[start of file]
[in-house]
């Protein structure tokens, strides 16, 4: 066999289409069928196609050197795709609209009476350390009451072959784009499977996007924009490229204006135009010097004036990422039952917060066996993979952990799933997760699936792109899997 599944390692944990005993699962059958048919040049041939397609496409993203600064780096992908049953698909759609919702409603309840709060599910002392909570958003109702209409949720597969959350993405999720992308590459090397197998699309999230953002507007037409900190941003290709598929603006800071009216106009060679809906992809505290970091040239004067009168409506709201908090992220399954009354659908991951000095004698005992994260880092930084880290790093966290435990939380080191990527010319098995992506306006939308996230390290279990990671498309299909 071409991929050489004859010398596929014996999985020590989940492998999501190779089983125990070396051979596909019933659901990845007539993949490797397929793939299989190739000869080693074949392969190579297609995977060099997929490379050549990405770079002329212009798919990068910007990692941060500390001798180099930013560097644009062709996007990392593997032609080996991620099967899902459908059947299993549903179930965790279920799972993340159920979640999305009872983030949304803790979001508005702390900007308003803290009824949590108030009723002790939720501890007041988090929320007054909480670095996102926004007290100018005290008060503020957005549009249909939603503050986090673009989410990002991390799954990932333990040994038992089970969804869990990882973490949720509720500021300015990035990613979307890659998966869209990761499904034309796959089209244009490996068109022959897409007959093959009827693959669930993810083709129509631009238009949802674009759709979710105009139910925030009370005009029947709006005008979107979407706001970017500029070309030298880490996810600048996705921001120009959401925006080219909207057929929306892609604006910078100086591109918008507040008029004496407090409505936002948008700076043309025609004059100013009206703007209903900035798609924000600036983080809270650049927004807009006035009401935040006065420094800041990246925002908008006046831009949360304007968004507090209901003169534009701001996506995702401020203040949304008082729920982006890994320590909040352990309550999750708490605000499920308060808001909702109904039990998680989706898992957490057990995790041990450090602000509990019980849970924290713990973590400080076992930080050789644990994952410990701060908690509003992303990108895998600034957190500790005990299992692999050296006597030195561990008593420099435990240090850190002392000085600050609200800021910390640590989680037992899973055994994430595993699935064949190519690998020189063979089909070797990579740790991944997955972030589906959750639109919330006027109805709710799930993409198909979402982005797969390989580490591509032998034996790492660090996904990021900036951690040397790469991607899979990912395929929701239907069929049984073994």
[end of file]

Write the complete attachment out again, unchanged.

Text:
[in-house]
């Protein structure tokens, strides 16, 4: 066999289409069928196609050197795709609209009476350390009451072959784009499977996007924009490229204006135009010097004036990422039952917060066996993979952990799933997760699936792109899997 599944390692944990005993699962059958048919040049041939397609496409993203600064780096992908049953698909759609919702409603309840709060599910002392909570958003109702209409949720597969959350993405999720992308590459090397197998699309999230953002507007037409900190941003290709598929603006800071009216106009060679809906992809505290970091040239004067009168409506709201908090992220399954009354659908991951000095004698005992994260880092930084880290790093966290435990939380080191990527010319098995992506306006939308996230390290279990990671498309299909 071409991929050489004859010398596929014996999985020590989940492998999501190779089983125990070396051979596909019933659901990845007539993949490797397929793939299989190739000869080693074949392969190579297609995977060099997929490379050549990405770079002329212009798919990068910007990692941060500390001798180099930013560097644009062709996007990392593997032609080996991620099967899902459908059947299993549903179930965790279920799972993340159920979640999305009872983030949304803790979001508005702390900007308003803290009824949590108030009723002790939720501890007041988090929320007054909480670095996102926004007290100018005290008060503020957005549009249909939603503050986090673009989410990002991390799954990932333990040994038992089970969804869990990882973490949720509720500021300015990035990613979307890659998966869209990761499904034309796959089209244009490996068109022959897409007959093959009827693959669930993810083709129509631009238009949802674009759709979710105009139910925030009370005009029947709006005008979107979407706001970017500029070309030298880490996810600048996705921001120009959401925006080219909207057929929306892609604006910078100086591109918008507040008029004496407090409505936002948008700076043309025609004059100013009206703007209903900035798609924000600036983080809270650049927004807009006035009401935040006065420094800041990246925002908008006046831009949360304007968004507090209901003169534009701001996506995702401020203040949304008082729920982006890994320590909040352990309550999750708490605000499920308060808001909702109904039990998680989706898992957490057990995790041990450090602000509990019980849970924290713990973590400080076992930080050789644990994952410990701060908690509003992303990108895998600034957190500790005990299992692999050296006597030195561990008593420099435990240090850190002392000085600050609200800021910390640590989680037992899973055994994430595993699935064949190519690998020189063979089909070797990579740790991944997955972030589906959750639109919330006027109805709710799930993409198909979402982005797969390989580490591509032998034996790492660090996904990021900036951690040397790469991607899979990912395929929701239907069929049984073994």